The whole thing is run as a nonprofit, with local groups operating like franchises. The Detroit group stages four events a year. Attendees are asked for a $10 donation to help cover expenses. Several local sponsors also kick in.

As one of the organizers, Frank Nemecek says that last week’s event was in many ways fairly typical of the 14 “volumes” that preceded it. Featuring 10 presenters, there was a good mix of people promoting businesses, artistic projects and do-gooder efforts.

He points out that one of the features of the format and its time limit is that it keeps presenters from “droning on too long.”

You know how loquacious creative types can be when they are talking about a project they are into. On the other hand, if someone wants more information, there is plenty of opportunity to connect with a presenter during the customary intermission, or after the presentations have concluded.

One unusual aspect was the venue. Rather than a place like One-Eyed Betty’s, the presentations are more typically held at cultural institutions such as the DIA and the Charles H.  Wright Museum of African American History. The next one, scheduled for Aug. 21, will be at the Hamtramck Public Library.

For Nemecek, another thing that set last week’s PechaKucha Night apart from the others was the fact that he finally made the leap to being a presenter himself.

A resident of the Warrendale neighborhood on Detroit’s far-west side, Nemecek began looking for ways to deal with the more than 1,000 empty homes in the immediate area. When he learned that there are more than 30,000 students attending Henry Ford Community College and UM’s Dearborn campus that would like to live in the area but couldn’t find housing, the solution clicked into place.

A nonprofit has been started with the intent of renovating empty homes and targeting students as renters.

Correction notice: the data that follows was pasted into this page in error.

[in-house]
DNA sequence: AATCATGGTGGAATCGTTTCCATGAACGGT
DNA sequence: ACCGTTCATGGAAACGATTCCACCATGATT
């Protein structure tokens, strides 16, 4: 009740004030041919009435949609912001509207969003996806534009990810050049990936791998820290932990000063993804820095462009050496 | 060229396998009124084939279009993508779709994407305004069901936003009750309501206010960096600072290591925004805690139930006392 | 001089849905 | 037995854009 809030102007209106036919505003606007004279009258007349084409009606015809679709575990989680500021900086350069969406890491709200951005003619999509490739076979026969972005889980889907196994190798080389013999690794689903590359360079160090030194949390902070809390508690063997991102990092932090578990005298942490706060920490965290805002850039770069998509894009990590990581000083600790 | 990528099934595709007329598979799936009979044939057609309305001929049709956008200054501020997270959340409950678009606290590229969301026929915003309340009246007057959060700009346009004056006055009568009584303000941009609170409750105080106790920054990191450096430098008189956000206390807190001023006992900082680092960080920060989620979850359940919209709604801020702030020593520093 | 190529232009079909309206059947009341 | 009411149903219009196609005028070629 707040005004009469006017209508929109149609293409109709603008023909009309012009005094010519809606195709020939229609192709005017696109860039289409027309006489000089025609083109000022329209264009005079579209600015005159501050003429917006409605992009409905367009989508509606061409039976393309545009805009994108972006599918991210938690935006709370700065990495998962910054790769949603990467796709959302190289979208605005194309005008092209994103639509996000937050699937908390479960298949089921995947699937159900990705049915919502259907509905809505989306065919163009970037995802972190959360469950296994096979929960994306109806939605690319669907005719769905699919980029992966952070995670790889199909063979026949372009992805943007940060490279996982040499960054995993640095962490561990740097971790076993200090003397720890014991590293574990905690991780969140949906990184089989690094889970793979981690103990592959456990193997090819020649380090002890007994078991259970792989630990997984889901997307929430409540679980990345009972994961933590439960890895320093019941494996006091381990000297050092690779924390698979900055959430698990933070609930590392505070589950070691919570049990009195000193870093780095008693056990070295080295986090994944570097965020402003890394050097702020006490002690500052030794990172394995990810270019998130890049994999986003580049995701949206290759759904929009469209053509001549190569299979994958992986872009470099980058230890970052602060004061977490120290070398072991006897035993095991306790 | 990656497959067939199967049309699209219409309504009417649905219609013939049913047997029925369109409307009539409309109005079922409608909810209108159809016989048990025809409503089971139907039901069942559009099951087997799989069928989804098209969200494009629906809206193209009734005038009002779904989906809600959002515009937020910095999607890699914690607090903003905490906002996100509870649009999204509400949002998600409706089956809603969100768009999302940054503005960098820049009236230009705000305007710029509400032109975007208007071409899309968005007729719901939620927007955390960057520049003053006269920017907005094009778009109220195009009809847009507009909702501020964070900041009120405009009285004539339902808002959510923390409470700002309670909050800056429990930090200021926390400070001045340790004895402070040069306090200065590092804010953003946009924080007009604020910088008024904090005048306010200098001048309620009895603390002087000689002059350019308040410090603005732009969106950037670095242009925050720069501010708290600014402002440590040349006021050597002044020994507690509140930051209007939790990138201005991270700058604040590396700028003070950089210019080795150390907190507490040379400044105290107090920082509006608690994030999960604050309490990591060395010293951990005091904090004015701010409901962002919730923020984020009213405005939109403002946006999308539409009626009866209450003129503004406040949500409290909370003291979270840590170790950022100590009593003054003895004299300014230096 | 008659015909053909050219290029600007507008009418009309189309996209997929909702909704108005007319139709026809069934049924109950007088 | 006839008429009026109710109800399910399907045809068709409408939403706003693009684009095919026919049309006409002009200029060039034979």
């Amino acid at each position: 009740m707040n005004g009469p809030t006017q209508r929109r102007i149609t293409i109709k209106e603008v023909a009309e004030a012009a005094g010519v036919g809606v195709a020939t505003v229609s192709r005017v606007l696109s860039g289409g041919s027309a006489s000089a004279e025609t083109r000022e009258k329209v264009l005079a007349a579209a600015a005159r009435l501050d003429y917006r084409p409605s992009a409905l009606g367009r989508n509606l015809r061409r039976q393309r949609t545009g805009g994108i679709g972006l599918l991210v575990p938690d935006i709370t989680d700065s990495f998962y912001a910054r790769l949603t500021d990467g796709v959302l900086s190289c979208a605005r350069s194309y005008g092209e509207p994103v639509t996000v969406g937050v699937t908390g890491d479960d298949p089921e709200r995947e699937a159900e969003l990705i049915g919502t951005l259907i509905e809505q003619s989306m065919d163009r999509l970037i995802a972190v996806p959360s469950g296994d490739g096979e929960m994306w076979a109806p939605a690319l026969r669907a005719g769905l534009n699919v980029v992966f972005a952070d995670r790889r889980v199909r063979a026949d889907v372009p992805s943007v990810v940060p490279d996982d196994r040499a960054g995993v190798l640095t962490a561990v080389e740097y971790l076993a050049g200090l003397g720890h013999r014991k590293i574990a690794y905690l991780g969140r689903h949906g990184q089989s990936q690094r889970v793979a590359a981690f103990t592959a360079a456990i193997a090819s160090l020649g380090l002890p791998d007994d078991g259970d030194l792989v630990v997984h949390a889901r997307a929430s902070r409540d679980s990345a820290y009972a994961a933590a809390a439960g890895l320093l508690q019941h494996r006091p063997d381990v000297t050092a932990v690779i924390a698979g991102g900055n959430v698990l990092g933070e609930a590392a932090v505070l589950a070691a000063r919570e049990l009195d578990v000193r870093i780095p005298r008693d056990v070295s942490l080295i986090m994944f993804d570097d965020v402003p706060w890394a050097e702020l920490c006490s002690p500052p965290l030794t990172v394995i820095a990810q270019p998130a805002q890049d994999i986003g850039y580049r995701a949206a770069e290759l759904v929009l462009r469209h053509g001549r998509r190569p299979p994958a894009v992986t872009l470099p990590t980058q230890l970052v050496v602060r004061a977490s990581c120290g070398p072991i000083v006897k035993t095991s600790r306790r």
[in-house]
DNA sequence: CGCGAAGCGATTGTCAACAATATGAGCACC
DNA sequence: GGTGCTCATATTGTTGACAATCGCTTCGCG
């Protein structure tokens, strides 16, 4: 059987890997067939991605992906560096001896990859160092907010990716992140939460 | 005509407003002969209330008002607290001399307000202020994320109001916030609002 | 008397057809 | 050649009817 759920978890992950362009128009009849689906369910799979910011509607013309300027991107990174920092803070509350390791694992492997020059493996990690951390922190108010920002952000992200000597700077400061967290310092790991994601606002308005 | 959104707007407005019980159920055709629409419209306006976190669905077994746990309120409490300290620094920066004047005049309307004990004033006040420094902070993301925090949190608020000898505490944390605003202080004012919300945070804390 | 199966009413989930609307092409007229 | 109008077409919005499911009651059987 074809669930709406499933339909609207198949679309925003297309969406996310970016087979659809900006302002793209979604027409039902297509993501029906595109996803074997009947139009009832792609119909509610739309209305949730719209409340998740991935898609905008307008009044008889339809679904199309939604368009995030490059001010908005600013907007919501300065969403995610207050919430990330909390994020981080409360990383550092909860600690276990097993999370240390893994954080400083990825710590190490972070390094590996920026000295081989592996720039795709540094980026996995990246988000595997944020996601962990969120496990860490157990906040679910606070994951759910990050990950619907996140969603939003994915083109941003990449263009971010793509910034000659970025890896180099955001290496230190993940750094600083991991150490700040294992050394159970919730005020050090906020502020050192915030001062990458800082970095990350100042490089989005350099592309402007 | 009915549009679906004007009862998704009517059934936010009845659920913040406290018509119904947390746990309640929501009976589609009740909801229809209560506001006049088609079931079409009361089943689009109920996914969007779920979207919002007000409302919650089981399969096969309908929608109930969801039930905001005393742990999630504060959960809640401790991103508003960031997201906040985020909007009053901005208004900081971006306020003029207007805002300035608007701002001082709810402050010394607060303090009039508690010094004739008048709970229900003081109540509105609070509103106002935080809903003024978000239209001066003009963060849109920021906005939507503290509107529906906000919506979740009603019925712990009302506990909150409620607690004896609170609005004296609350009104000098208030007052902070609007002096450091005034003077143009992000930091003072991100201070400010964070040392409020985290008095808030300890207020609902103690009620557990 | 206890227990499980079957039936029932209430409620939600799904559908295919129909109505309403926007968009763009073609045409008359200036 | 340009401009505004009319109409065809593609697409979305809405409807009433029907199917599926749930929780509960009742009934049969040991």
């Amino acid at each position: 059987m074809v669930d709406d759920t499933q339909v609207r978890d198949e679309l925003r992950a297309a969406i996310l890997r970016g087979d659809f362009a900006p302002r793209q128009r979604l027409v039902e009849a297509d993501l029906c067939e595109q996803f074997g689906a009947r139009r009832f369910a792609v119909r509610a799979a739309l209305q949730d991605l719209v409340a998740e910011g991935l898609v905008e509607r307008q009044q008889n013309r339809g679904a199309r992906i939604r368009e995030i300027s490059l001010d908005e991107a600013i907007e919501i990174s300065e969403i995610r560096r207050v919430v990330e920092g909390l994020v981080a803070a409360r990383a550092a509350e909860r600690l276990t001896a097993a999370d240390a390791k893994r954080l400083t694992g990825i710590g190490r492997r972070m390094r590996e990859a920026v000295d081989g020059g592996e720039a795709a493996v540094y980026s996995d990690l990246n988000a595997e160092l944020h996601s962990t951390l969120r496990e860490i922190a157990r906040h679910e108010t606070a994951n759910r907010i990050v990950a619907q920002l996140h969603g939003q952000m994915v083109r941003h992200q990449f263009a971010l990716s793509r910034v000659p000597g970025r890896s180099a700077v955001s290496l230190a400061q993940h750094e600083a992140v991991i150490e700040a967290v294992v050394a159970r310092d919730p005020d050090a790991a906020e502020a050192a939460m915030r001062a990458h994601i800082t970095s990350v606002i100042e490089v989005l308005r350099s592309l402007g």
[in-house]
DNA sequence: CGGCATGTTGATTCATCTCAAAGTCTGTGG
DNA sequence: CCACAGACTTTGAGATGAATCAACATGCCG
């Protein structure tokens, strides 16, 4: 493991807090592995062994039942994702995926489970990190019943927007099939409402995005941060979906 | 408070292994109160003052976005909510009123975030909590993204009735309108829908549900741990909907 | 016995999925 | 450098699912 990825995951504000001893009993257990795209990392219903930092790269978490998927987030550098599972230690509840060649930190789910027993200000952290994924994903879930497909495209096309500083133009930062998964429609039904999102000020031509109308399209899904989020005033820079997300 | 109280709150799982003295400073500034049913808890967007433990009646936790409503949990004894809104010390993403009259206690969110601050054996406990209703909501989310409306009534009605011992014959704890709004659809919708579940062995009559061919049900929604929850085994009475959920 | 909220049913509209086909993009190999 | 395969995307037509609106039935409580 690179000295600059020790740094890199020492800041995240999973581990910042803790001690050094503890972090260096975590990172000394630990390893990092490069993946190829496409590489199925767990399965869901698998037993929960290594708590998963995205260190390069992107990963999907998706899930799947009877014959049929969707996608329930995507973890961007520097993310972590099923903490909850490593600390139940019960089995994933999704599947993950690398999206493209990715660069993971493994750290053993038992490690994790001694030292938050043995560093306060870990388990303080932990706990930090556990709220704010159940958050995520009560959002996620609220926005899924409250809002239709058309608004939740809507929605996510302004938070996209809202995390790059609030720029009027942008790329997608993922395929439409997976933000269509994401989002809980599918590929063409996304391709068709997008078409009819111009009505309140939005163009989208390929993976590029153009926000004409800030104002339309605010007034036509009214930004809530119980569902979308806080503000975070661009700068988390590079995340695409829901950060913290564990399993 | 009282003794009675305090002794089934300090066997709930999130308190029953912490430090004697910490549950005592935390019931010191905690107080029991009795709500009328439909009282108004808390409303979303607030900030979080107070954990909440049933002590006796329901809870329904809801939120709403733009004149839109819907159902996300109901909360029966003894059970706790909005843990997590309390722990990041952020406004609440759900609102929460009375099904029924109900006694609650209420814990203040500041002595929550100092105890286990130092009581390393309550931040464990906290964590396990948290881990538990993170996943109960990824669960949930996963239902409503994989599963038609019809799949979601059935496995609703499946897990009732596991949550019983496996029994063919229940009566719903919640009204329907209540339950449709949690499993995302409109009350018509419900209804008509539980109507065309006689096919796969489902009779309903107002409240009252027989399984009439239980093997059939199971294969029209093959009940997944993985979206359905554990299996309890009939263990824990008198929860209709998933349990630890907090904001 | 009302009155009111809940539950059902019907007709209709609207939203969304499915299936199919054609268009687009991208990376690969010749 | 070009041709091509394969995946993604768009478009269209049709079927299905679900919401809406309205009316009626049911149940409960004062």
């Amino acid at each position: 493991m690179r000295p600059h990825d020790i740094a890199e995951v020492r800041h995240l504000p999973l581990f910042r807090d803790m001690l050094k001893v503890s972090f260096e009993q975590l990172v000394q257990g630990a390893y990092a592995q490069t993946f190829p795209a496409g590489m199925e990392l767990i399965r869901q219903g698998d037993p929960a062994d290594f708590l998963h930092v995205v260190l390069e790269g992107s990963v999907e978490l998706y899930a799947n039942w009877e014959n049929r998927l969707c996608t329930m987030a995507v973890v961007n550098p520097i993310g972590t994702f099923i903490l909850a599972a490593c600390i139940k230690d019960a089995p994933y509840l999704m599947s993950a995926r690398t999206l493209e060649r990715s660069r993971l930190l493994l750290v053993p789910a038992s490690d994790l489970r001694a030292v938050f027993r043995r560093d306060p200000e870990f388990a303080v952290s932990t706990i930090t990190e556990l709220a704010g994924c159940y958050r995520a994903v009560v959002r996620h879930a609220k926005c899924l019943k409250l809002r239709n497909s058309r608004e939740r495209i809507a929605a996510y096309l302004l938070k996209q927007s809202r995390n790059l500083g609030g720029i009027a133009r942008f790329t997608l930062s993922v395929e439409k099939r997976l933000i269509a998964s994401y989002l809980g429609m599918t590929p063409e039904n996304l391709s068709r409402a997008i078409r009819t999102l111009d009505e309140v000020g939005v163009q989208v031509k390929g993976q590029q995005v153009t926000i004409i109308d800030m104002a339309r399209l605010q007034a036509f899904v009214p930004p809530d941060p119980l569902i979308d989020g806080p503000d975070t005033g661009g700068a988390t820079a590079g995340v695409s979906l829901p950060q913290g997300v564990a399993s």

“We’re picking up steam,” he says. “We’ve got a sponsor, and we’ve got some houses.”

After spending years watching others do it, what was it like to at last get up on the stage himself?

“I found that the process really helps you think about what you are doing,” he says. “If forces you to crystalize your thoughts, and how you are going to convey information, not only in words, but also with the images you attach to those words.”

Some people make their presentations in the hopes that it could lead to the funding of worthy projects. Katie Burns and Kyle Layton, for example, attend the University of Toledo, where they belong to the student chapter of a group called Engineers Without Borders.

During their six minutes and 40 seconds, they talked about Los Sanchez, a small village in Honduras that loses easy access to a nearby town when a nearby river swells during the rainy season. Kids can’t get to school, sick people have a hard time making it to the hospital, and buying food is difficult. A pedestrian bridge would make everyone’s lives infinitely easier. A creative, relatively low-cost span has been designed. Now all that’s needed is the $60,000 in materials required to actually construct the 180-foot bridge.

The one thing that links all of the PechaKucha participants is creativity. Architects, artists, photographers and designers of all stripes are drawn to the event.

Sometimes what people want to talk about is mostly themselves. That was the case for Detroiter Tene’ Dismuke, who says she started studying dance at the age of 4, then went on to become a model (she teaches at Barbizon) and writer (“I have three books in the can and am looking for a publisher,” she tells the crowd.) Among many other things, she runs a summer program for girls called Camp Fabulous. It is a place where girls ages 7 to 16 can develop both their performing arts talents and their self-esteem.

As Dismuke says, it is important to know that you don’t have to “apologize for being fabulous.”


To be considered as a presenter for the Aug. 21 event in Hamtramck, send 300 words on you and 300 words on your work; and a 5-megabyte sample (image, audio, video, whatever) to More information can be found at


Curt Guyette is Metro Times news editor. Contact him at 313-202-8004 or